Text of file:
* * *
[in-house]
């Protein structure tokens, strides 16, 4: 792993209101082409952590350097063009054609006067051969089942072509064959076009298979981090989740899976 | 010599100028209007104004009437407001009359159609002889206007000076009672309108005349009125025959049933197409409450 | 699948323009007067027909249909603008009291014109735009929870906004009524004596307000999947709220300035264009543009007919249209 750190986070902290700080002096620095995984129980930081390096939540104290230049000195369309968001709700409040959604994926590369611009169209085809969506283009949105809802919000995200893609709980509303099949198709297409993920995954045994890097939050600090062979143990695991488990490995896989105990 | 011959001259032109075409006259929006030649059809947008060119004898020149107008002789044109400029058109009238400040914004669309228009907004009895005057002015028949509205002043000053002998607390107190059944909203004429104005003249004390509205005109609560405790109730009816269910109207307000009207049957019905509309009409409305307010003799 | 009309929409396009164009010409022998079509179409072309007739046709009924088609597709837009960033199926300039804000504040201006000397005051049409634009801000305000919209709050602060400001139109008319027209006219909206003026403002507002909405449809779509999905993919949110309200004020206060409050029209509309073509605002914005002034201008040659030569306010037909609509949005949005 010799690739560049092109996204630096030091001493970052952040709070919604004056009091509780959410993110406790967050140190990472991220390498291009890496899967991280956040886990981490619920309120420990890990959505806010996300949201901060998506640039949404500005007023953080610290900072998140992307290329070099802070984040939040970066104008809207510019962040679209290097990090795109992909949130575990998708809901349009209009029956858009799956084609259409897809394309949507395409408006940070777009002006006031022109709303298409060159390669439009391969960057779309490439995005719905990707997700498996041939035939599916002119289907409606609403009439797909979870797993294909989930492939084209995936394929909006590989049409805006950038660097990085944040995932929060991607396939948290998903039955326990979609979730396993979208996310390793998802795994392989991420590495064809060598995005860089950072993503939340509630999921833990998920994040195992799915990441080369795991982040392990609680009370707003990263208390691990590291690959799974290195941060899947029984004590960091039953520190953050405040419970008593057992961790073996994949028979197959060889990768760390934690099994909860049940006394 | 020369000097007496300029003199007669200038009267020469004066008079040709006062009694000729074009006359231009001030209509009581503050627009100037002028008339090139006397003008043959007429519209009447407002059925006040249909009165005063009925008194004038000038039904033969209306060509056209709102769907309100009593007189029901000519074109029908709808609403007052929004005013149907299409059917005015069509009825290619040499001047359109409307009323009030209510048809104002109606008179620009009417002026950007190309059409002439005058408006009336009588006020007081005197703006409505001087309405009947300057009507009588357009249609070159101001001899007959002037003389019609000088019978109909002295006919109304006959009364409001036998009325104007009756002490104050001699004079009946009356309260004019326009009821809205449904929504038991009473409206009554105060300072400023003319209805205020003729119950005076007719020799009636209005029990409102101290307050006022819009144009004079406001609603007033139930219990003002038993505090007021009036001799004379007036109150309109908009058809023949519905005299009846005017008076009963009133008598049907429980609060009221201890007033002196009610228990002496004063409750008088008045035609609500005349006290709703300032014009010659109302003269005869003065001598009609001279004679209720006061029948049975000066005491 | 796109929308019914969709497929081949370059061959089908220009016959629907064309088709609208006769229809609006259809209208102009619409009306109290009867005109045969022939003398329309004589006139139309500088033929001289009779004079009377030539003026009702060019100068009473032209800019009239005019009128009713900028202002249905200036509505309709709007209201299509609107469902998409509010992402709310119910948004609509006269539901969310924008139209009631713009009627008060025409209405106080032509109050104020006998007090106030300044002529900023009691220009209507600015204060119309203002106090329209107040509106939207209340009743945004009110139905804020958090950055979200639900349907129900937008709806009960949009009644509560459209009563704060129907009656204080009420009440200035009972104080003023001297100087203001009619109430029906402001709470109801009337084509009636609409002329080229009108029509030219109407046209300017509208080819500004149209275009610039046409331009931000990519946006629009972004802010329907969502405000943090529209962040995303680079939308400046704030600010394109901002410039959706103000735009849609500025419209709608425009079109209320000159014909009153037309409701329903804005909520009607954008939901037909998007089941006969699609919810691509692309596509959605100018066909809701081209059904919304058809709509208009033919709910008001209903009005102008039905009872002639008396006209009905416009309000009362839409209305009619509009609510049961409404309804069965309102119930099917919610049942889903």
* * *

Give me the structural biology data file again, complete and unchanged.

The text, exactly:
[in-house]
């Protein structure tokens, strides 16, 4: 792993209101082409952590350097063009054609006067051969089942072509064959076009298979981090989740899976 | 010599100028209007104004009437407001009359159609002889206007000076009672309108005349009125025959049933197409409450 | 699948323009007067027909249909603008009291014109735009929870906004009524004596307000999947709220300035264009543009007919249209 750190986070902290700080002096620095995984129980930081390096939540104290230049000195369309968001709700409040959604994926590369611009169209085809969506283009949105809802919000995200893609709980509303099949198709297409993920995954045994890097939050600090062979143990695991488990490995896989105990 | 011959001259032109075409006259929006030649059809947008060119004898020149107008002789044109400029058109009238400040914004669309228009907004009895005057002015028949509205002043000053002998607390107190059944909203004429104005003249004390509205005109609560405790109730009816269910109207307000009207049957019905509309009409409305307010003799 | 009309929409396009164009010409022998079509179409072309007739046709009924088609597709837009960033199926300039804000504040201006000397005051049409634009801000305000919209709050602060400001139109008319027209006219909206003026403002507002909405449809779509999905993919949110309200004020206060409050029209509309073509605002914005002034201008040659030569306010037909609509949005949005 010799690739560049092109996204630096030091001493970052952040709070919604004056009091509780959410993110406790967050140190990472991220390498291009890496899967991280956040886990981490619920309120420990890990959505806010996300949201901060998506640039949404500005007023953080610290900072998140992307290329070099802070984040939040970066104008809207510019962040679209290097990090795109992909949130575990998708809901349009209009029956858009799956084609259409897809394309949507395409408006940070777009002006006031022109709303298409060159390669439009391969960057779309490439995005719905990707997700498996041939035939599916002119289907409606609403009439797909979870797993294909989930492939084209995936394929909006590989049409805006950038660097990085944040995932929060991607396939948290998903039955326990979609979730396993979208996310390793998802795994392989991420590495064809060598995005860089950072993503939340509630999921833990998920994040195992799915990441080369795991982040392990609680009370707003990263208390691990590291690959799974290195941060899947029984004590960091039953520190953050405040419970008593057992961790073996994949028979197959060889990768760390934690099994909860049940006394 | 020369000097007496300029003199007669200038009267020469004066008079040709006062009694000729074009006359231009001030209509009581503050627009100037002028008339090139006397003008043959007429519209009447407002059925006040249909009165005063009925008194004038000038039904033969209306060509056209709102769907309100009593007189029901000519074109029908709808609403007052929004005013149907299409059917005015069509009825290619040499001047359109409307009323009030209510048809104002109606008179620009009417002026950007190309059409002439005058408006009336009588006020007081005197703006409505001087309405009947300057009507009588357009249609070159101001001899007959002037003389019609000088019978109909002295006919109304006959009364409001036998009325104007009756002490104050001699004079009946009356309260004019326009009821809205449904929504038991009473409206009554105060300072400023003319209805205020003729119950005076007719020799009636209005029990409102101290307050006022819009144009004079406001609603007033139930219990003002038993505090007021009036001799004379007036109150309109908009058809023949519905005299009846005017008076009963009133008598049907429980609060009221201890007033002196009610228990002496004063409750008088008045035609609500005349006290709703300032014009010659109302003269005869003065001598009609001279004679209720006061029948049975000066005491 | 796109929308019914969709497929081949370059061959089908220009016959629907064309088709609208006769229809609006259809209208102009619409009306109290009867005109045969022939003398329309004589006139139309500088033929001289009779004079009377030539003026009702060019100068009473032209800019009239005019009128009713900028202002249905200036509505309709709007209201299509609107469902998409509010992402709310119910948004609509006269539901969310924008139209009631713009009627008060025409209405106080032509109050104020006998007090106030300044002529900023009691220009209507600015204060119309203002106090329209107040509106939207209340009743945004009110139905804020958090950055979200639900349907129900937008709806009960949009009644509560459209009563704060129907009656204080009420009440200035009972104080003023001297100087203001009619109430029906402001709470109801009337084509009636609409002329080229009108029509030219109407046209300017509208080819500004149209275009610039046409331009931000990519946006629009972004802010329907969502405000943090529209962040995303680079939308400046704030600010394109901002410039959706103000735009849609500025419209709608425009079109209320000159014909009153037309409701329903804005909520009607954008939901037909998007089941006969699609919810691509692309596509959605100018066909809701081209059904919304058809709509208009033919709910008001209903009005102008039905009872002639008396006209009905416009309000009362839409209305009619509009609510049961409404309804069965309102119930099917919610049942889903």